Correctly structured problem lists lead to better and faster clinical decision-making in electronic health records compared to non-curated problem lists: A single-blinded crossover randomized controlled trial

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Background: Correctly structured problem lists in electronic health records (EHRs) offer major benefits to patient care. Without structured lists, diagnosis information is often scatteredly documented in free text, which may contribute to errors and inefficient information retrieval. This study aims to assess whether EHRs with correctly structured problem lists result in better and faster clinical decision-making compared to non-curated problem lists. Methods: Two versions of two patient records (A and B) were created in an EHR training environment: one version included diagnosis information structured and coded on the problem list (“correctly structured problem list”), the other version had missing problem list diagnoses and diagnosis information partly documented in free text (“non-curated problem list”). In this single-blinded crossover randomized controlled trial, healthcare providers, who can prescribe medications, from two Dutch university medical center locations first evaluated a randomized version of patient A, then B. Participants were asked to motivate their answer to two medication prescription questions. One (test) question required information similarly presented in both record versions. The second (comparison) question required information documented on problem lists and/or in notes. The primary outcome measure was the correctness of the motivated answer to the comparison question. Secondary outcome measure was the time to answer and motivate both questions correctly. Results: As planned, 160 participants enrolled. Two were excluded for not meeting inclusion criteria. Correctly structured problem lists increased providers’ ability to answer the comparison question correctly (56.3 % versus 33.5 %, McNemar odds ratio 2.80 (1.65–4.93) 95 %-CI). Median time to answer both questions correctly was significantly lower for EHRs with correctly structured problem lists (Wilcoxon-signed-rank test p = 0.00002, with incorrect answers coded equally at slowest time). Conclusions: Correctly structured problem lists lead to better and faster clinical decision-making. Increased structured problem lists usage may be warranted for which implementation policies should be developed.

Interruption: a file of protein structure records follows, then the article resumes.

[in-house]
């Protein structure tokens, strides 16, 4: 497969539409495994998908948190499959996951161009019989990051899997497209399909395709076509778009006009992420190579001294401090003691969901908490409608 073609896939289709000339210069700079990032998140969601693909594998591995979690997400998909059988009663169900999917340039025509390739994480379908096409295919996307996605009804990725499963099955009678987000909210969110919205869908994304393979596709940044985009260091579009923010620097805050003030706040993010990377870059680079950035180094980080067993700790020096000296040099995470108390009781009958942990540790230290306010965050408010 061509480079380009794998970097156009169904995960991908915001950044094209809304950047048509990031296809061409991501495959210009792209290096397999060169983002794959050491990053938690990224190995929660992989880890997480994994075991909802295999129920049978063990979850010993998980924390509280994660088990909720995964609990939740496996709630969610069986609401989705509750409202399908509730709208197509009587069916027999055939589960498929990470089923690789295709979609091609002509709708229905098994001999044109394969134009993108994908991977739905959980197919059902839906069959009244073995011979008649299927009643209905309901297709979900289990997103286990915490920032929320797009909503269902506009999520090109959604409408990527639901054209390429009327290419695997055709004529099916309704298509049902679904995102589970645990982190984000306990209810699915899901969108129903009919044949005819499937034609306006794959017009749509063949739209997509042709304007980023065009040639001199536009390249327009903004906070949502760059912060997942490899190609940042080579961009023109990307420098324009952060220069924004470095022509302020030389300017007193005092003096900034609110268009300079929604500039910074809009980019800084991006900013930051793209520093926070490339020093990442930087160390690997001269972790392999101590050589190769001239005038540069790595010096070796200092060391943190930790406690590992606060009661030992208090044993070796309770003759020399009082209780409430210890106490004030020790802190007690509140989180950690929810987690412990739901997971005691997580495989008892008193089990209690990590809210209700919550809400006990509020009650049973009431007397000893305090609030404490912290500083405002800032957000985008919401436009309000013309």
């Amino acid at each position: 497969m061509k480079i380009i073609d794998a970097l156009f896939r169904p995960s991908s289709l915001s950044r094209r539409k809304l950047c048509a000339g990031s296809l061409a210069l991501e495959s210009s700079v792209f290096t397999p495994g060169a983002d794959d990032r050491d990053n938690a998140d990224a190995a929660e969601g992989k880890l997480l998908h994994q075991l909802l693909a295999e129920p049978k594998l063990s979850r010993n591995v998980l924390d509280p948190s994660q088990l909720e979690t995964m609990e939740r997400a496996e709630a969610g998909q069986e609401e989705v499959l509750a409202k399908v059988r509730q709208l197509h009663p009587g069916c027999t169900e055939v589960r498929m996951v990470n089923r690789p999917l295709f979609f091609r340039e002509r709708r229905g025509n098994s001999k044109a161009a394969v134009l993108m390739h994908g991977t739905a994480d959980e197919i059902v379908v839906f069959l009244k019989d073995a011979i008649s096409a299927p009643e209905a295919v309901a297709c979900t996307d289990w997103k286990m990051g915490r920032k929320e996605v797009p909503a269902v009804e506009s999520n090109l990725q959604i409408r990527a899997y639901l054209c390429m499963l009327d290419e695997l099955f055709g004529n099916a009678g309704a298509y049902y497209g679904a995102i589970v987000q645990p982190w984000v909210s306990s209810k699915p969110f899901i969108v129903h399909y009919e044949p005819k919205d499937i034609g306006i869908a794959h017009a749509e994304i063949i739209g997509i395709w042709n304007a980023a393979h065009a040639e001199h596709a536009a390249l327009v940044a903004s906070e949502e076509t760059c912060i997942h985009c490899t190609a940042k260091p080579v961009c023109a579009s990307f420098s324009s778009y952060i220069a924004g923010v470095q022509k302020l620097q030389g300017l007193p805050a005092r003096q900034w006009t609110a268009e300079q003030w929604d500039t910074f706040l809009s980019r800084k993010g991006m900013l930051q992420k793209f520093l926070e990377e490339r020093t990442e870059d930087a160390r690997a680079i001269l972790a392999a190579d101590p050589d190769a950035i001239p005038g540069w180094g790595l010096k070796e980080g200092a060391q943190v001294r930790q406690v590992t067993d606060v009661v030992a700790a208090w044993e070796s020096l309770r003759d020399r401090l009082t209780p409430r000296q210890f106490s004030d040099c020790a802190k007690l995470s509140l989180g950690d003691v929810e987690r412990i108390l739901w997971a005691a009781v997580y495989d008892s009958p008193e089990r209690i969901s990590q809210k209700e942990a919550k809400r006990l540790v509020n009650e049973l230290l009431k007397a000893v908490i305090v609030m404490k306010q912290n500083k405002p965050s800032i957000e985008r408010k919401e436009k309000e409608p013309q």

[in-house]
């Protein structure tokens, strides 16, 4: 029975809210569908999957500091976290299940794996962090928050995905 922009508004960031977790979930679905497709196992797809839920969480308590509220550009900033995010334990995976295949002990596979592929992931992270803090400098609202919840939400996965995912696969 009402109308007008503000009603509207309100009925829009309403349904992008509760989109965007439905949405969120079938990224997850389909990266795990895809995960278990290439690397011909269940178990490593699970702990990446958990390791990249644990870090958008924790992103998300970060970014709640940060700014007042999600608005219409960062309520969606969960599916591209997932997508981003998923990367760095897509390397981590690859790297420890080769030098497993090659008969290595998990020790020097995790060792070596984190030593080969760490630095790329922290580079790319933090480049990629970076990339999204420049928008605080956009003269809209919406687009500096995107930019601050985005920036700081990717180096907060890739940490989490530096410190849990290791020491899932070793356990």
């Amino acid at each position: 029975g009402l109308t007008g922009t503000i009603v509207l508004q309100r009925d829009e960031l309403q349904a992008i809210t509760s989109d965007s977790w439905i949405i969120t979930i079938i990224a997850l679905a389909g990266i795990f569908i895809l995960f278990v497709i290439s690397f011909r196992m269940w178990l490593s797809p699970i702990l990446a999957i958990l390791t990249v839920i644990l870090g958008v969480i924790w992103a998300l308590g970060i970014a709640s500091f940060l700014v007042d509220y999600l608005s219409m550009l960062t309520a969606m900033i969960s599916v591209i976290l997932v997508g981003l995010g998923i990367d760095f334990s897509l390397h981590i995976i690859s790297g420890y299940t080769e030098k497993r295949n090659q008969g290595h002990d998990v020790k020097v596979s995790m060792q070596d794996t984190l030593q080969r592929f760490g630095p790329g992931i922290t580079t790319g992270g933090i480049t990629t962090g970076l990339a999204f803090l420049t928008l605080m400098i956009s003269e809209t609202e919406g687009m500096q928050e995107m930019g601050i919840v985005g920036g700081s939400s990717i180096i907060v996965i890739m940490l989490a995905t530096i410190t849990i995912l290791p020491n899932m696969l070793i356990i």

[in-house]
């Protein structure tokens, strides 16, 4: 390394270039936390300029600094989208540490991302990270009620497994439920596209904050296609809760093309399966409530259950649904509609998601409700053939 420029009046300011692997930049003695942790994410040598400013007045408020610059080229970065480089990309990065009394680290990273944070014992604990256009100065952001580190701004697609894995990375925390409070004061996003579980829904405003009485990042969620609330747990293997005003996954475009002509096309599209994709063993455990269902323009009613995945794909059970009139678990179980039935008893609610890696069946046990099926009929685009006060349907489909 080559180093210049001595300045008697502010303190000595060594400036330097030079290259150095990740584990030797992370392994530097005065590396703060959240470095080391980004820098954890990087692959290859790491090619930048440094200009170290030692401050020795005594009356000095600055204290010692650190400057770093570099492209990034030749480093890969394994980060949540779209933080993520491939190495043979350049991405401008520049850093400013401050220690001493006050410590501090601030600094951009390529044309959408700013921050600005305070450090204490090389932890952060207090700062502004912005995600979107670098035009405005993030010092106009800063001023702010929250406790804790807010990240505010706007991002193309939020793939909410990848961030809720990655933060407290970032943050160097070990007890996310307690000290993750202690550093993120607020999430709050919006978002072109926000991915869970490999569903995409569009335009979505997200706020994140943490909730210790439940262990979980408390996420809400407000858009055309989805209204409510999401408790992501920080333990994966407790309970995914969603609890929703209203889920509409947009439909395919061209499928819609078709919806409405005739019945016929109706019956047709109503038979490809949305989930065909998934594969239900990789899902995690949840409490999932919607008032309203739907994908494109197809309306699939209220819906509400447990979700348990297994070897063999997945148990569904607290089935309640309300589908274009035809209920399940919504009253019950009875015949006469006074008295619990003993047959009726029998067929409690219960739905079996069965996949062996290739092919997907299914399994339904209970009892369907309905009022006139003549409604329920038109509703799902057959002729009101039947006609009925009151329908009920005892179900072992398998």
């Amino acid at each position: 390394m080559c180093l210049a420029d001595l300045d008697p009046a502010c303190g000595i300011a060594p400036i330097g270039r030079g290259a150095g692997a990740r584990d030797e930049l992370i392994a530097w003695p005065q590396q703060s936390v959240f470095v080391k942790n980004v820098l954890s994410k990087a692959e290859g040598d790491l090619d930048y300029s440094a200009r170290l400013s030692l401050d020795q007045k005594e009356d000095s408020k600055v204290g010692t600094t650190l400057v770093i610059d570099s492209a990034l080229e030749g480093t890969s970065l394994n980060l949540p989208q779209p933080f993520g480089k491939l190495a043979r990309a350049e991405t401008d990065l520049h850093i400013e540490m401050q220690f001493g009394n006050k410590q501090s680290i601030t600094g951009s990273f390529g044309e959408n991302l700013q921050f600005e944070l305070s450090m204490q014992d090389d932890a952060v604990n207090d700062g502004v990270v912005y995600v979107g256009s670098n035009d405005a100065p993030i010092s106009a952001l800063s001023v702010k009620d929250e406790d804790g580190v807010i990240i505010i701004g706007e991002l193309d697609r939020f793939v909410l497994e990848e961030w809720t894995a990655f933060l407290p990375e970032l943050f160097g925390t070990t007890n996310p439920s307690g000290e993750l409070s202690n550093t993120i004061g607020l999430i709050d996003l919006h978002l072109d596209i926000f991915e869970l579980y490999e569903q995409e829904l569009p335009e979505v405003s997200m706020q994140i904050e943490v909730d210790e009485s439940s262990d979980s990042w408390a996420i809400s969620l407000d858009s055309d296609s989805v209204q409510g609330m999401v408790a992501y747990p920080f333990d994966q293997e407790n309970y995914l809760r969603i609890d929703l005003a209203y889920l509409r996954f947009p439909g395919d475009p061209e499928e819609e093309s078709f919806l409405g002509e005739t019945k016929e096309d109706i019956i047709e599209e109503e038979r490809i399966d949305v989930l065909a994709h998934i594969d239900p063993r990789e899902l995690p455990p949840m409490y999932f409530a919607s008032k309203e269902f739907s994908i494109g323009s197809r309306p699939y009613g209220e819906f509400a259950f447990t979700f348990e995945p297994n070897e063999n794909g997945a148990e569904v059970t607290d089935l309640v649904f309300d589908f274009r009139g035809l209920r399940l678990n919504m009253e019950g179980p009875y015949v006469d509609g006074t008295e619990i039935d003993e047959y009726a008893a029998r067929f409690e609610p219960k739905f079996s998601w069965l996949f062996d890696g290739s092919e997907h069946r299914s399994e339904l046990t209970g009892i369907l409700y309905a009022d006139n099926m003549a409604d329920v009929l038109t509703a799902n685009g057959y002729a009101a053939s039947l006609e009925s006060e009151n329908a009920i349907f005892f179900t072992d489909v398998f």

Original languageEnglish
Article number105264
JournalInternational Journal of Medical Informatics
Publication statusPublished - 1 Dec 2023


  • Clinical decision making
  • Electronic health records
  • Problem list
  • Problem-oriented medical records
  • Structured and standardized data capture

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